Thousands of Iowans who have eye trouble are staying connected to the literary world through the National Library Service for the Blind and Physically Handicapped. Jill Lewis, a regional librarian for the service, says there’s a readership of 8,500 Iowans who are routinely getting books on tape through the mail.
Lewis says: "We bring a public library-type collection to these people. We have biographies, about 400,000 titles of best-sellers, classics, romance novels and about 70 magazines. All of these materials are free to your Iowa people." She says the service is now in its 75th year of providing blind and physically-handicapped readers with free reading materials.
Lewis says:"The service is very important because it’s for anybody who cannot handle or read conventional print materials because of low-vision, blindness or physical disabilities. The National Library Service for the Blind or Physically Handicapped helps Americans stay connected to the world around them through books and through a wide range of resources." She says the program is a lifeline to many Iowans, enabling them to read independently.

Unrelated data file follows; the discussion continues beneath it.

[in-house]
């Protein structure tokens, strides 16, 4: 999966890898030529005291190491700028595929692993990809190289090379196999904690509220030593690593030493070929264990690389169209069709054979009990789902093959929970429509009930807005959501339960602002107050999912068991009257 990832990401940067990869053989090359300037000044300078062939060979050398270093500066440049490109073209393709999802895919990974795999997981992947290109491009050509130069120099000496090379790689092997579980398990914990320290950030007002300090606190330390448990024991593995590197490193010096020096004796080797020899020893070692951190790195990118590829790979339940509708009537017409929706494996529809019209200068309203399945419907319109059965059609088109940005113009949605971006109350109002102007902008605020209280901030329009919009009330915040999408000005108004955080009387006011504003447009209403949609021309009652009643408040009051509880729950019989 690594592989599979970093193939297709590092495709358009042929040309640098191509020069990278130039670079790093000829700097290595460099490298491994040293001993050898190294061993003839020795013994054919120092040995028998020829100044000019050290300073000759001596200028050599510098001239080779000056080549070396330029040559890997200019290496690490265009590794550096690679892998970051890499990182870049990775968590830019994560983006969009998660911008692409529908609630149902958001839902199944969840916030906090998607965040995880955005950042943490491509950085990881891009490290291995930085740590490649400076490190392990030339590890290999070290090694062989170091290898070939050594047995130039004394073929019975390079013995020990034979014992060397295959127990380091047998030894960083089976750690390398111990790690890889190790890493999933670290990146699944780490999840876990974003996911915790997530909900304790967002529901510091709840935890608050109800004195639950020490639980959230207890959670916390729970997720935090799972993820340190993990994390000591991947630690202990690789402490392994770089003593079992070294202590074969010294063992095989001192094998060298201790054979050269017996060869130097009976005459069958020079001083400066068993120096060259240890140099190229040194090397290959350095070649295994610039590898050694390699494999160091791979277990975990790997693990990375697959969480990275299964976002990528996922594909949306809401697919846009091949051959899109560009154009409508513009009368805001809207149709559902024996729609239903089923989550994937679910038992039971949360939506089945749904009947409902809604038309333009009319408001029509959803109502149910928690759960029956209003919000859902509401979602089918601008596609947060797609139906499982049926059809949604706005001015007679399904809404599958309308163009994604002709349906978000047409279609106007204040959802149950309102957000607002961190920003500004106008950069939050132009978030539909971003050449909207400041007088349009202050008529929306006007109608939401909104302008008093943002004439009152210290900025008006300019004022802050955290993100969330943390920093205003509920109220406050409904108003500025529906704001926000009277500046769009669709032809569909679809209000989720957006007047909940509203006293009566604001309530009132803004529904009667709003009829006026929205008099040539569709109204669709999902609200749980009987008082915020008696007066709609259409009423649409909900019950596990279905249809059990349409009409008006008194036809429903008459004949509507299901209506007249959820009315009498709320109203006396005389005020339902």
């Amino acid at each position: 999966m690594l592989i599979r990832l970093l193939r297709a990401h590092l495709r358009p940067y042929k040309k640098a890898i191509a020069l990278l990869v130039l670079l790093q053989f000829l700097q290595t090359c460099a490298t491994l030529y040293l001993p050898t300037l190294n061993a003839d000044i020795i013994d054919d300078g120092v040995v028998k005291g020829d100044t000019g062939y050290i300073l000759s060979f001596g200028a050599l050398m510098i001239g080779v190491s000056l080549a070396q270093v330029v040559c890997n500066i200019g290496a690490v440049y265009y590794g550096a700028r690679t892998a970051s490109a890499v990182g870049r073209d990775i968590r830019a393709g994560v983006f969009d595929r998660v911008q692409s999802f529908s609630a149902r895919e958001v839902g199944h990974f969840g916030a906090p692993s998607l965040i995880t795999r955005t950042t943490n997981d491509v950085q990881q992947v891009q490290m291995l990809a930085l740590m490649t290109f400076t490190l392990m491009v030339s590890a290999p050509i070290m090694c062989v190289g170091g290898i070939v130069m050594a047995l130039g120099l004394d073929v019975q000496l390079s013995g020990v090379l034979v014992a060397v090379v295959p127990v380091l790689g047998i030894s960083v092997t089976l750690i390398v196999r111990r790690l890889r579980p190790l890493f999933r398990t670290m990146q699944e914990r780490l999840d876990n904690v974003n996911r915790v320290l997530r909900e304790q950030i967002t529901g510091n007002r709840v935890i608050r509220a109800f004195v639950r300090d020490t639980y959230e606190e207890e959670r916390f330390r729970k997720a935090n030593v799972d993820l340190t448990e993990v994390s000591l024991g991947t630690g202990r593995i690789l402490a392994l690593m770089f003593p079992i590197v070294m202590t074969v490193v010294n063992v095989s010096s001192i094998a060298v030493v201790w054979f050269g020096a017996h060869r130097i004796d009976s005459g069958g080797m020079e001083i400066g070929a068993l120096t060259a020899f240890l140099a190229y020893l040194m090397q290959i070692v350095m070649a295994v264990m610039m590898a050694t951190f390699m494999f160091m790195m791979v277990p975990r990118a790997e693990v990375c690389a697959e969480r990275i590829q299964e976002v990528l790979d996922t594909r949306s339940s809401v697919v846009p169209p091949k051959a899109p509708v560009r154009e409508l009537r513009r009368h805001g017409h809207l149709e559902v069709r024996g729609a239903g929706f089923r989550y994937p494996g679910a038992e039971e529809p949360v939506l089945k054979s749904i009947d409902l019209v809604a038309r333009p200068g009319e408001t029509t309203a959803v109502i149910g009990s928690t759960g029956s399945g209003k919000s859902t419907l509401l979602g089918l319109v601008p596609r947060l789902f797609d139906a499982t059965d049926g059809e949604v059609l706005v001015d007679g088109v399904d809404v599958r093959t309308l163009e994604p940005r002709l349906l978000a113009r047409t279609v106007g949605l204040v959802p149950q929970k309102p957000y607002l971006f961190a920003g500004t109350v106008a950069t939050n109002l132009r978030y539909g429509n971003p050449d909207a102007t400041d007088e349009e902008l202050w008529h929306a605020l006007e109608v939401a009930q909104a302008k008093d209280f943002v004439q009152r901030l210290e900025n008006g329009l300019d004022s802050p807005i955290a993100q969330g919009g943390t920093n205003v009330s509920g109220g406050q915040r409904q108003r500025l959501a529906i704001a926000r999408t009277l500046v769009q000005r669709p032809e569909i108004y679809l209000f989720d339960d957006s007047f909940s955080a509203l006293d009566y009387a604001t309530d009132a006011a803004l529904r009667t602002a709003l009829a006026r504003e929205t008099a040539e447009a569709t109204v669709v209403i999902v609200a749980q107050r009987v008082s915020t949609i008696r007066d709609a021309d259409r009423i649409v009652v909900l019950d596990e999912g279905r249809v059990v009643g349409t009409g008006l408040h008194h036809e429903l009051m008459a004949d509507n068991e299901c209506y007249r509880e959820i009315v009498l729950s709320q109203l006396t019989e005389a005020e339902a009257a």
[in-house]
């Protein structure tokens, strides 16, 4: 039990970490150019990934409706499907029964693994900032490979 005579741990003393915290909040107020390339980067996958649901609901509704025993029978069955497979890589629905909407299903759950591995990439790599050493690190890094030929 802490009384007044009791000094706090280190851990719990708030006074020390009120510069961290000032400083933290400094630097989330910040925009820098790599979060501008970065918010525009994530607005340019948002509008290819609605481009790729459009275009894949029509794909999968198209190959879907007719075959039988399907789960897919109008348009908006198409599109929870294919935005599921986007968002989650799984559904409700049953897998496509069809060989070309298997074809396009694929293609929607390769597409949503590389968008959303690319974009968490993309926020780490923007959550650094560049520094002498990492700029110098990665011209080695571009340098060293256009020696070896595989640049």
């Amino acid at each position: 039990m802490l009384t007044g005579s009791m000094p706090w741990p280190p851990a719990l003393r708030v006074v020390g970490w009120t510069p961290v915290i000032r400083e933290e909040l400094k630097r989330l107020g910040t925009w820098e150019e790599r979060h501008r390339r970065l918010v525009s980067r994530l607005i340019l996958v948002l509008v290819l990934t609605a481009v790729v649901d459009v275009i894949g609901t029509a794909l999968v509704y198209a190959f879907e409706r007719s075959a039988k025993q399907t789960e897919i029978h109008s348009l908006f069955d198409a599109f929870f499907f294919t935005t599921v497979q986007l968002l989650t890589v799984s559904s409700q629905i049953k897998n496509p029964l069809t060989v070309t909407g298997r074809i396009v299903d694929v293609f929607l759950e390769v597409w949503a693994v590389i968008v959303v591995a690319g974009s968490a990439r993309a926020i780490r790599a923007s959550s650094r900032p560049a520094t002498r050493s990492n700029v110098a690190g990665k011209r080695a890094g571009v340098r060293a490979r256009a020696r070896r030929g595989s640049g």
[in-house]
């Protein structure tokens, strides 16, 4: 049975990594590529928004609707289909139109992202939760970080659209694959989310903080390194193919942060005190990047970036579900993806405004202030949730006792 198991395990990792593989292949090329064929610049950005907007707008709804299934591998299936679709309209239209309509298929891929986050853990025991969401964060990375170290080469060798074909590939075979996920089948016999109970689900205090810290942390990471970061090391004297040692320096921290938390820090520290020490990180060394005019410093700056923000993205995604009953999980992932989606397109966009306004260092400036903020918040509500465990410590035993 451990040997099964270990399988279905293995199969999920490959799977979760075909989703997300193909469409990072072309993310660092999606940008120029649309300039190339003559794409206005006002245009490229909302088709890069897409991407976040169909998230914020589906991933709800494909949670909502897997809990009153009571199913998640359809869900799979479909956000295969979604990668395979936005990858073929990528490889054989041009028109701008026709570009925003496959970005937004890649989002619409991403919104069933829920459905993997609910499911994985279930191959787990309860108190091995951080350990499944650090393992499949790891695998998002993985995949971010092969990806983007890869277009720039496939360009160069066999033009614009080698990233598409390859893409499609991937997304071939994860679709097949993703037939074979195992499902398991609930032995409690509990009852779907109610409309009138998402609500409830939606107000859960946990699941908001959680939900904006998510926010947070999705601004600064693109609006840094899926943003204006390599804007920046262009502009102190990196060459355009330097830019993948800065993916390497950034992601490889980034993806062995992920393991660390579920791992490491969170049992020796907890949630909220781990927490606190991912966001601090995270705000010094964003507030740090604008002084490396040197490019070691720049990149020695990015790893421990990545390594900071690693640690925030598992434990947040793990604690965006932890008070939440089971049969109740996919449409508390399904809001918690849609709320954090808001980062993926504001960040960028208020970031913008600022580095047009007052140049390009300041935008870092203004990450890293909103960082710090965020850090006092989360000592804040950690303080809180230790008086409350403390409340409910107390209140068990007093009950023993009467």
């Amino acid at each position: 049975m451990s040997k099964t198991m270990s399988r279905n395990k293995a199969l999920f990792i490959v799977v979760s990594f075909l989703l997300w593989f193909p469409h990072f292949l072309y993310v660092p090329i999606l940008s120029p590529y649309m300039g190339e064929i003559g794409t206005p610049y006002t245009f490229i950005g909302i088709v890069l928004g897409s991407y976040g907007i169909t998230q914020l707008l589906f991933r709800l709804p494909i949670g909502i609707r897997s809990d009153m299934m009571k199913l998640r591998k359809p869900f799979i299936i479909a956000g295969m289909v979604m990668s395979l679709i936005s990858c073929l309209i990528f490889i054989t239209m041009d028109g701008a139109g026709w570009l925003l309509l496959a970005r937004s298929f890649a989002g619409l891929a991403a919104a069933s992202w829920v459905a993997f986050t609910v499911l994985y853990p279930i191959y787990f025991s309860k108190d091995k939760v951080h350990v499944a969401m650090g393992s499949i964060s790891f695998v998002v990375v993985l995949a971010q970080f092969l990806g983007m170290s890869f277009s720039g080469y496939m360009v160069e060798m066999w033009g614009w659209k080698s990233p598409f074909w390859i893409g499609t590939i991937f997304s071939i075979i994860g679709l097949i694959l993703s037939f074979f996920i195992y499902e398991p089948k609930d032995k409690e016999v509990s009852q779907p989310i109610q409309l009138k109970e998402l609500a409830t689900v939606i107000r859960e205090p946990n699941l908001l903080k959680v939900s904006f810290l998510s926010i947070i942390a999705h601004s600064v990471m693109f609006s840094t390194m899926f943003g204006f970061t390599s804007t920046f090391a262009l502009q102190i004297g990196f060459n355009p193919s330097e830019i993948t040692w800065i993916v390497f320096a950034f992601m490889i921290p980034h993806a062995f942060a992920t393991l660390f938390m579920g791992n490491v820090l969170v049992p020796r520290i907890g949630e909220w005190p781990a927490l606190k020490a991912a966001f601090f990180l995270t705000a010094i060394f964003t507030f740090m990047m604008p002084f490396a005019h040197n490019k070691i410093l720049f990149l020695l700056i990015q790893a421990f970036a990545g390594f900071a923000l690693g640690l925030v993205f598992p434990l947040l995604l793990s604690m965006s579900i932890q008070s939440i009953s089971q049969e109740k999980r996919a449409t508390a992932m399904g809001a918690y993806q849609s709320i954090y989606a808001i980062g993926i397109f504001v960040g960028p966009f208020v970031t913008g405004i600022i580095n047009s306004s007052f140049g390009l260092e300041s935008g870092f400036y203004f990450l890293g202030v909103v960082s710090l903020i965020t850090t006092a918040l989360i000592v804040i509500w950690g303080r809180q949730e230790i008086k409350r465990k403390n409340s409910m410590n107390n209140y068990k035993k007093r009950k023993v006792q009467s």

The program also brings people together, as "talking-book clubs" provide patrons with the opportunity to discuss the books they’ve read and to share their love of reading with others. Lewis says the service sends books and playback machines to people through the U.S. mail right to their door, which makes it very convenient for them. Today marks the end of National Library Week.